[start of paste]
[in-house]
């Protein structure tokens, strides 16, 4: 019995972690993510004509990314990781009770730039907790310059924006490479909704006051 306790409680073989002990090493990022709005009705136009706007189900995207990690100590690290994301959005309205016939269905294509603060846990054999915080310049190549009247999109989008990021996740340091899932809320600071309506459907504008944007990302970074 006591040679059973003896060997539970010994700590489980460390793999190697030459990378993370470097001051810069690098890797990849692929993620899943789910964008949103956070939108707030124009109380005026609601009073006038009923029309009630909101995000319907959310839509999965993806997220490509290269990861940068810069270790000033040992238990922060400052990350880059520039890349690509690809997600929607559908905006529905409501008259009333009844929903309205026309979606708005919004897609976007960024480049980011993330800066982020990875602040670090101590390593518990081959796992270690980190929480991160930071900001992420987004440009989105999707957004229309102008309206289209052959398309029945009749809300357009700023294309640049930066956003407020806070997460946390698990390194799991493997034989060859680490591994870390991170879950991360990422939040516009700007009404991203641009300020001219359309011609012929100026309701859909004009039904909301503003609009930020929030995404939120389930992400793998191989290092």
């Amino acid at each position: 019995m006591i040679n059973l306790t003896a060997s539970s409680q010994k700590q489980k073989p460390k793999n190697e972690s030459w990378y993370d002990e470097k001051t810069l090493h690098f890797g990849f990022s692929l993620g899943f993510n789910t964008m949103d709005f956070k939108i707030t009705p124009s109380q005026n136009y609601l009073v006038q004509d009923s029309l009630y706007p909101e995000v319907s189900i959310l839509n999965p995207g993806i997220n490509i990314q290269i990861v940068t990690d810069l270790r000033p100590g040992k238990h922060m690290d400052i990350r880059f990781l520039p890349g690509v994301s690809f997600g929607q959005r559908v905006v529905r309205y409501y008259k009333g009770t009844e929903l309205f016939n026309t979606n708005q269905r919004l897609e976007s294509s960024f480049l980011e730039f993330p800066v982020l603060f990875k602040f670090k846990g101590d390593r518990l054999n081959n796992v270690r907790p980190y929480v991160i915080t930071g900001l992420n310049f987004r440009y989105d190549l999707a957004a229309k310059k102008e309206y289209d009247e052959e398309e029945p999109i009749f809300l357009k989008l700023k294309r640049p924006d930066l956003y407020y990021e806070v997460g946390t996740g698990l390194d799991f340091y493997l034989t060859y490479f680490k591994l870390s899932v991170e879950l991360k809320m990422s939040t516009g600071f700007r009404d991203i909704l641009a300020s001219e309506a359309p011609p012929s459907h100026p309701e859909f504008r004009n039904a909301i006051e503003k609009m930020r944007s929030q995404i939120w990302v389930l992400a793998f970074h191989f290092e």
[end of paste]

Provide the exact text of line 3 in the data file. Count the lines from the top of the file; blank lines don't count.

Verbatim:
């Amino acid at each position: 019995m006591i040679n059973l306790t003896a060997s539970s409680q010994k700590q489980k073989p460390k793999n190697e972690s030459w990378y993370d002990e470097k001051t810069l090493h690098f890797g990849f990022s692929l993620g899943f993510n789910t964008m949103d709005f956070k939108i707030t009705p124009s109380q005026n136009y609601l009073v006038q004509d009923s029309l009630y706007p909101e995000v319907s189900i959310l839509n999965p995207g993806i997220n490509i990314q290269i990861v940068t990690d810069l270790r000033p100590g040992k238990h922060m690290d400052i990350r880059f990781l520039p890349g690509v994301s690809f997600g929607q959005r559908v905006v529905r309205y409501y008259k009333g009770t009844e929903l309205f016939n026309t979606n708005q269905r919004l897609e976007s294509s960024f480049l980011e730039f993330p800066v982020l603060f990875k602040f670090k846990g101590d390593r518990l054999n081959n796992v270690r907790p980190y929480v991160i915080t930071g900001l992420n310049f987004r440009y989105d190549l999707a957004a229309k310059k102008e309206y289209d009247e052959e398309e029945p999109i009749f809300l357009k989008l700023k294309r640049p924006d930066l956003y407020y990021e806070v997460g946390t996740g698990l390194d799991f340091y493997l034989t060859y490479f680490k591994l870390s899932v991170e879950l991360k809320m990422s939040t516009g600071f700007r009404d991203i909704l641009a300020s001219e309506a359309p011609p012929s459907h100026p309701e859909f504008r004009n039904a909301i006051e503003k609009m930020r944007s929030q995404i939120w990302v389930l992400a793998f970074h191989f290092e």